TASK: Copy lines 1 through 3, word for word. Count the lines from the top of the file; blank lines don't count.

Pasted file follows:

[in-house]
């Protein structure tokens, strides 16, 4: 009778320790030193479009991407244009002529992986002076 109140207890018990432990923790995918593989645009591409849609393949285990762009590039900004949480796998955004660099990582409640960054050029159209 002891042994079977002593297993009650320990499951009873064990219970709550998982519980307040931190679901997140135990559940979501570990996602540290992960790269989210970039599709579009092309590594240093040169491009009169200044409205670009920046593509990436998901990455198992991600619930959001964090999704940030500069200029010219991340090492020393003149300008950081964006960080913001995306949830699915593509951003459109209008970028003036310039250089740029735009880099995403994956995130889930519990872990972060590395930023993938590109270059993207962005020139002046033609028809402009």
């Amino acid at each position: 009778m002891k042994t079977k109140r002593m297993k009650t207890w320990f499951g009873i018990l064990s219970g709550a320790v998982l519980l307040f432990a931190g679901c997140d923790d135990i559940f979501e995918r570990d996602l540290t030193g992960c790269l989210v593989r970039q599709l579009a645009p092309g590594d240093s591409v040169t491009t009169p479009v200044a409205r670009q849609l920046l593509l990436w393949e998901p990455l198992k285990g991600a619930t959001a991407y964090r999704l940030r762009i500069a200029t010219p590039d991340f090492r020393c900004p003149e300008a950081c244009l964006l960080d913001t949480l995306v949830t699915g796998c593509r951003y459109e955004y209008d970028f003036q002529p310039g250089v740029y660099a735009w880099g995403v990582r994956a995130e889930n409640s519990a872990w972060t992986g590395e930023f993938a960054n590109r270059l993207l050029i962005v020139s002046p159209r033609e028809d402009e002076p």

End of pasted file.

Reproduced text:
[in-house]
């Protein structure tokens, strides 16, 4: 009778320790030193479009991407244009002529992986002076 109140207890018990432990923790995918593989645009591409849609393949285990762009590039900004949480796998955004660099990582409640960054050029159209 002891042994079977002593297993009650320990499951009873064990219970709550998982519980307040931190679901997140135990559940979501570990996602540290992960790269989210970039599709579009092309590594240093040169491009009169200044409205670009920046593509990436998901990455198992991600619930959001964090999704940030500069200029010219991340090492020393003149300008950081964006960080913001995306949830699915593509951003459109209008970028003036310039250089740029735009880099995403994956995130889930519990872990972060590395930023993938590109270059993207962005020139002046033609028809402009």
């Amino acid at each position: 009778m002891k042994t079977k109140r002593m297993k009650t207890w320990f499951g009873i018990l064990s219970g709550a320790v998982l519980l307040f432990a931190g679901c997140d923790d135990i559940f979501e995918r570990d996602l540290t030193g992960c790269l989210v593989r970039q599709l579009a645009p092309g590594d240093s591409v040169t491009t009169p479009v200044a409205r670009q849609l920046l593509l990436w393949e998901p990455l198992k285990g991600a619930t959001a991407y964090r999704l940030r762009i500069a200029t010219p590039d991340f090492r020393c900004p003149e300008a950081c244009l964006l960080d913001t949480l995306v949830t699915g796998c593509r951003y459109e955004y209008d970028f003036q002529p310039g250089v740029y660099a735009w880099g995403v990582r994956a995130e889930n409640s519990a872990w972060t992986g590395e930023f993938a960054n590109r270059l993207l050029i962005v020139s002046p159209r033609e028809d402009e002076p």